A Florida Gulf Coast sunset!
(All photos by author).
Sometimes, you have to go just beyond your own backyard to catch what you’ve traveled the world for and never seen. Earlier this week saw the start of our triumphant “return to the road,” and our grand tour of the U.S. southeast. We’ll be reporting on our adventures from the road weekly, and of course, you can always follow our daily escapades, musings, and ramblings on Twitter @Astroguyz, 3G willing.
Our first stop was an overnight at the fine Hyatt Regency just stumbling/walking distance from the Clearwater Beach Uncorked event in Clearwater, Florida. This was a fine drinking and eating event right on the beach, sans shoes and very causal.
We sampled a fine pumpkin liquor, some awesome sushi, a snort of Pig’s Nose Scotch whiskey, and much, much more! We even had an astro-wine sighting;
A vision shifting vino!
But it was farther south that we discovered a true gem of the Florida Gulf Coast. For many, Naples Florida is merely where you “turn left” enroute to Miami, but we found it to be a fine nature and dining experience on its own. We spent the very first night at the excellent Inn on 5th, a grand old structure (and a former bank!) turned into a hotel. The Inn is just above McCabe’s Irish Pub & Grill, a real Irish pub that was literally brought over from Dublin, Ireland brick by brick.
But the tour of the mangrove forests just off shore was the highlight of the trip. We did two tours with Naples Marina & Excursions Inc. to explore the nature and wild life up close. We would heartily recommend both. The sunset cruise not only got us up close and personal with the wildlife, but was the first time that we managed to catch the elusive green flash;
Caused by the atmospheric refraction of the Sun’s last rays, we’ve never seen this elusive event. A flat, uncluttered horizon and clear steady air is needed to see it, conditions that frequently occur off of the Gulf Coast of Florida. Florida is also a birders paradise, and you just might cross that elusive blue heron or other spurious bird sighting off of your “life list.”
But if you want to get really up close, the kayak tour may be more your speed. Be ready to get wet, and block off about three to four hours and be ready for a moderately strenuous affair. It’s fascinating to see the ecology of the mangrove forests, with plants uniquely adapted for the salt water environment. Florida’s network of mangrove forests is one of the largest in the world.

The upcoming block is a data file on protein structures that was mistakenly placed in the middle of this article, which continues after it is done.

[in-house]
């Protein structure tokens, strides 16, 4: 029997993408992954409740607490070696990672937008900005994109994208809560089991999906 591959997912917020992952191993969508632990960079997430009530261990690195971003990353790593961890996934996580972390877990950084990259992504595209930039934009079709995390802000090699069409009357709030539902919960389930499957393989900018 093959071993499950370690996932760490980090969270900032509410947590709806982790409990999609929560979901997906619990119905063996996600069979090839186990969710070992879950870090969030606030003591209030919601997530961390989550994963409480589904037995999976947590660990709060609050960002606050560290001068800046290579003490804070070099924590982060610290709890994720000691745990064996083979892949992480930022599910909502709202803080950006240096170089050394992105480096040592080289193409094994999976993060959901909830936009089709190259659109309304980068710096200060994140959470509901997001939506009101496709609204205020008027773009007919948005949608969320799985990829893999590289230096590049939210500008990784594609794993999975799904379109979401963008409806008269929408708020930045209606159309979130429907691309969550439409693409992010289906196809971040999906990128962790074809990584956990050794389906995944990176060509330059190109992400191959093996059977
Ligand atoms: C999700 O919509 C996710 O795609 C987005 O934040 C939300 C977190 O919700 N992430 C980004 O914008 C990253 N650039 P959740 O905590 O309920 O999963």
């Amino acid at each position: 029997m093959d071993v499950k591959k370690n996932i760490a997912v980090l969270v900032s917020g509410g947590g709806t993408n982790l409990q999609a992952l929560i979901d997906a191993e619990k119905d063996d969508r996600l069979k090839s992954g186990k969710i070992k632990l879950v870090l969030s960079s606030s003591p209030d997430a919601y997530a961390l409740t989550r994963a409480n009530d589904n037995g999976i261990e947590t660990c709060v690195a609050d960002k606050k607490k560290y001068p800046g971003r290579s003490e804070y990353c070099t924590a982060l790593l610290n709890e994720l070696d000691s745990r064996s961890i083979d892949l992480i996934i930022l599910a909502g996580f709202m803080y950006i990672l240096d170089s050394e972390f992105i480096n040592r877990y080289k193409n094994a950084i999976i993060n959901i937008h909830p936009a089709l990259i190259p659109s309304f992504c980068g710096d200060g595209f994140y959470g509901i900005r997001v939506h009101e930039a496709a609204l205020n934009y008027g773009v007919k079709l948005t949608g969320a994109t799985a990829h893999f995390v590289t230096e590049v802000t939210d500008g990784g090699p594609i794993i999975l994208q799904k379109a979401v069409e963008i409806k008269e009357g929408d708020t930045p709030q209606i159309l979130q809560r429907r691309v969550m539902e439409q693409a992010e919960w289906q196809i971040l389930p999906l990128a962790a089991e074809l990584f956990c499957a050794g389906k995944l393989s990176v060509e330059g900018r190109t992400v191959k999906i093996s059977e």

Florida Dolphins in action.
Dolphins are also part of the Florida ecosystem, and we got the chance to catch these fascinating creatures in action on the Dolphin Explorer tour. Part of the 10,000 Islands Dolphin Project, this citizen science project broadcasts live to classrooms worldwide. The project also identifies and tracks individual dolphins in an effort to characterize the local marine population. It’s fascinating to see these creatures in the wild, or just stand on a deserted beach on an island off of the large main Marco Island.
Alone (but together) on a beach somewhere in Florida…
One of our best dining experiences thus far was Tommy Bahamas. The very first original “island store” is located in Naples, and they have an excellent and diverse vegetarian menu as well as some great signature fish dishes.
An action-packed transit across “alligator alley” saw us arrive at the fine Colony Hotel in on the Atlantic coast of Florida in Palm Beach. The Colony is a hotel in the grand old style of the early 20th century, complete with olden style elevators and an old multi-story slot mail drop chute! (Hey, we notice such things!) A memorable Spaghetti Nite was observed at the Buccan, complete with black truffle ravioli & gnocchi (and copious amounts of vino!)
& what’s next? Well, we’re resuming a slow arc northward along the Florida Atlantic coast this week. Scopes (plural) are packed, and we may stop by and review a dark sky site near YOU. Stay tuned for more adventures and dispatches from “Behind the Deep-Fried Curtain!”